The main difference to site navigation is that there is a lot of programming logic going on with pagination. Depending on where you are in the whole data set you need to show or hide the previous, next, first and last links. If you have really massive amounts of information to navigate through you will also want to offer links to landmarks like 0-100 results, 101-200 results, etc. This is why you are not very likely to hard-code menus like these in HTML but instead create them on the server-side. This does not change the rules however — the current chunk should not link to itself and you shouldn’t offer links that lead nowhere.
When lists are not enough — image maps and forms
In 99% of cases an ordered or unordered list is a sufficient HTML construct for menus, especially as the logical order and nesting also allows for styling with CSS very nicely. There are however some situations that may require different design techniques.
Setting hotspots with image maps
One technique is client side image maps. Image maps turn an image into a menu by turning sections of the images into interactive areas that you can link to different documents. The imagemap example associated with this section turns an image into a clickable menu. Try it out by following the link above and clicking the different sections of the triangle in the image shown in Figure 3.
Figure 3: By defining a map with area elements you can turn parts of an image into interactive elements.
You can turn any image into a menu by defining a map with different areas (also called hotspots). You give the map a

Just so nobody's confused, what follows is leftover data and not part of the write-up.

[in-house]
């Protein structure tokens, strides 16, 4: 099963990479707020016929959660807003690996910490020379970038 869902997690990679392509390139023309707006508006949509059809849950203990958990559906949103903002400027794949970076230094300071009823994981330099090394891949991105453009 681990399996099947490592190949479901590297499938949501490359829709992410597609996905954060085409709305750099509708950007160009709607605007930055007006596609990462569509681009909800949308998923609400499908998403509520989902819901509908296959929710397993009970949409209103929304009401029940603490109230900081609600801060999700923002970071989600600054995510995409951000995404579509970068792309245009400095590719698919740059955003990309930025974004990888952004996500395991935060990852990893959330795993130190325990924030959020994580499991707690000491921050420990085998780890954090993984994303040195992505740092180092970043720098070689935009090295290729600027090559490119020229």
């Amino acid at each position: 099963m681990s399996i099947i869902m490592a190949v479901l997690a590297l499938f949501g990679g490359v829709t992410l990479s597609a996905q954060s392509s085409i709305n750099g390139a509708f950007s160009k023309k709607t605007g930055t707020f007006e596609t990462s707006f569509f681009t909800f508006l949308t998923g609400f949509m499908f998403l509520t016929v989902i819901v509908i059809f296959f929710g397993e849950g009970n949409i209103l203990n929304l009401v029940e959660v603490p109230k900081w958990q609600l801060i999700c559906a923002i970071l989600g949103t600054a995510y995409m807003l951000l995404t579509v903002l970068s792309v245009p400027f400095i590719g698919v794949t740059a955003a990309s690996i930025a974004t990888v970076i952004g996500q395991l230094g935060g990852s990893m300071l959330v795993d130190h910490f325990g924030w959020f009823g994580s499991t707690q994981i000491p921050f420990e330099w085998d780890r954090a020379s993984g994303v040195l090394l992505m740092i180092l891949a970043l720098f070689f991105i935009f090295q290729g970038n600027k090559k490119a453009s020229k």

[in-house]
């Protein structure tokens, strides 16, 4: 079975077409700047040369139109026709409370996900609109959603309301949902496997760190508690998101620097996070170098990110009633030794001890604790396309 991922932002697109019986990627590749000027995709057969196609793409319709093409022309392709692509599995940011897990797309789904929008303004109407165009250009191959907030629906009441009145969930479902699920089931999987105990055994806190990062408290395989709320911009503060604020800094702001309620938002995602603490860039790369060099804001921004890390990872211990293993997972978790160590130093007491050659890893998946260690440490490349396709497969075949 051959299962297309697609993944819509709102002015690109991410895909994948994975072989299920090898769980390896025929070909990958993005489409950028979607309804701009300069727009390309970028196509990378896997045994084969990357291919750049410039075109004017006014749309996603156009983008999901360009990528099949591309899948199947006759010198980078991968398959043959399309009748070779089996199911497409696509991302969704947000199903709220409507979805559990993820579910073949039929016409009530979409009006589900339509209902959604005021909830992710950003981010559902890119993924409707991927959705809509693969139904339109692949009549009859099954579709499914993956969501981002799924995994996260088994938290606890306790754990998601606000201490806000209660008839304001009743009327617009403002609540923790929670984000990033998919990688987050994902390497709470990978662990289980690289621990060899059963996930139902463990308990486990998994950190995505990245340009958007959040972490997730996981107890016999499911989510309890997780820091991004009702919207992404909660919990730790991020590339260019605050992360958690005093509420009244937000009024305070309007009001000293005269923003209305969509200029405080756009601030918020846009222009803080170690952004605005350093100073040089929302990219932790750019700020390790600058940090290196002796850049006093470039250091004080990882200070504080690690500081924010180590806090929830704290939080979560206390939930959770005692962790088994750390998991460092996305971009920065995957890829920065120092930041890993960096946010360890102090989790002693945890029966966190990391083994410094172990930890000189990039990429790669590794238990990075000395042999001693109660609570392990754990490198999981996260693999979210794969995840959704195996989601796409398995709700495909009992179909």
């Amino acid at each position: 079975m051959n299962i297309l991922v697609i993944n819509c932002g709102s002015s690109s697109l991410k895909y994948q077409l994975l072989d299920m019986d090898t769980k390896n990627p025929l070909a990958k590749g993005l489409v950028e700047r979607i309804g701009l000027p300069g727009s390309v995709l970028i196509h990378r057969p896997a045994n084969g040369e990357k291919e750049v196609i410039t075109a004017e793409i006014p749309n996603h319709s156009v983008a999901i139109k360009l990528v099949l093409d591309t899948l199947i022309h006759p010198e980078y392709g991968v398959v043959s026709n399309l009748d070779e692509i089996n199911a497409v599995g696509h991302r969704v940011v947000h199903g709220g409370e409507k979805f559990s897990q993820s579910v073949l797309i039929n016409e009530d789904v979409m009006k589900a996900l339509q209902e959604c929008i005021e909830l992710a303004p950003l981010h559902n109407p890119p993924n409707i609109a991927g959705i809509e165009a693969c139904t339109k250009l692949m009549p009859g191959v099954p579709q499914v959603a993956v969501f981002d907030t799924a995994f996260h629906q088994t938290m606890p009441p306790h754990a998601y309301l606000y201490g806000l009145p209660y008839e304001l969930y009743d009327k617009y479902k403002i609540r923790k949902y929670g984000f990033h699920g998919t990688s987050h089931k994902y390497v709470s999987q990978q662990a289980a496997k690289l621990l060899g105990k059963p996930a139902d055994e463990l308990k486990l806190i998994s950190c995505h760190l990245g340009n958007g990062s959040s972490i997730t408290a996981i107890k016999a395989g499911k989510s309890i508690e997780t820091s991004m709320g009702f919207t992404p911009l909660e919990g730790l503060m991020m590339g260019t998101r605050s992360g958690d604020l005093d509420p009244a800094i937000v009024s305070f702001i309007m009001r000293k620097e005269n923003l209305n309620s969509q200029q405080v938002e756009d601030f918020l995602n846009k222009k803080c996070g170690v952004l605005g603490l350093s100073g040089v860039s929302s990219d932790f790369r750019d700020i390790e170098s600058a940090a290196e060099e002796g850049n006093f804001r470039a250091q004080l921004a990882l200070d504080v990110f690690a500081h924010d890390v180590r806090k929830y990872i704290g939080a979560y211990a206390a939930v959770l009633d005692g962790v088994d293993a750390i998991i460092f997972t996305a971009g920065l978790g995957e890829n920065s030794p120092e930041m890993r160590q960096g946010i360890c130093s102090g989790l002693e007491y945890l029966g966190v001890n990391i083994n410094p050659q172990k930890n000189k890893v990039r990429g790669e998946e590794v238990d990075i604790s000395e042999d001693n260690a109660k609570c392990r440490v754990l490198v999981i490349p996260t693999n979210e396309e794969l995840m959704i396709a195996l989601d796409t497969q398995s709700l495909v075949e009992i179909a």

name attribute and connect the image and the map using the
usemap attribute on the
<img> element. The code in our example looks like this:
<nav> <img src="skillset.gif" alt="A web developer's skillset - web standards, browser bugs and user impact" usemap="#skillset_Map"> <map name="skillset_Map"> <area shape="poly" alt="W3C Guidelines" coords="90,70,113,112,67,112,90,70" href="w3c.html"> <area shape="poly" alt="Browser Bugs" coords="61,120,115,120,137,157,40,157,62,120" href="browser.html"> <area shape="poly" alt="User Impact" coords="35,166,142,166,171,216,6,216,35,166" href="userimpact.html"> </map> </nav>
Note that this works exactly like in-page links, which means that you need to precede the value of the
usemap attribute with a hash.
Each area has several attributes:
hrefdefines the URL the area should link to (which could also be a target in the same document).
altdefines alternative text that can be displayed if the image is not viewable for whatever reason.
shapedefines the shape of the area. This can be
circlefor circles or
polyfor irregular shapes defined using polygons.
coordsdefines the coordinates in the image that should become hotspots — these values are measured from the top left corner of the image, and can be measured in pixels or percentages. For rectangular areas you only need to define the top left and the bottom right corner; for circles you need to define the center of the circle and the radius; for polygons you need to provide a comma-delimited list of all the corner points.
Image maps are not much fun to define and type in as HTML, which is why image manipulation tools like Adobe Image Ready or Fireworks offer an option to create them visually (they generate the HTML for you).
Another technique you can employ is to using a form control for navigation — for example, you could use a
<select> element for the navigation, with the different pages as options inside the
<select> element. Your visitors can choose an option then submit the form to jump to different pages. You can find a form menu example here: note that it won't actually work, as it is not wired up to any script to make it work.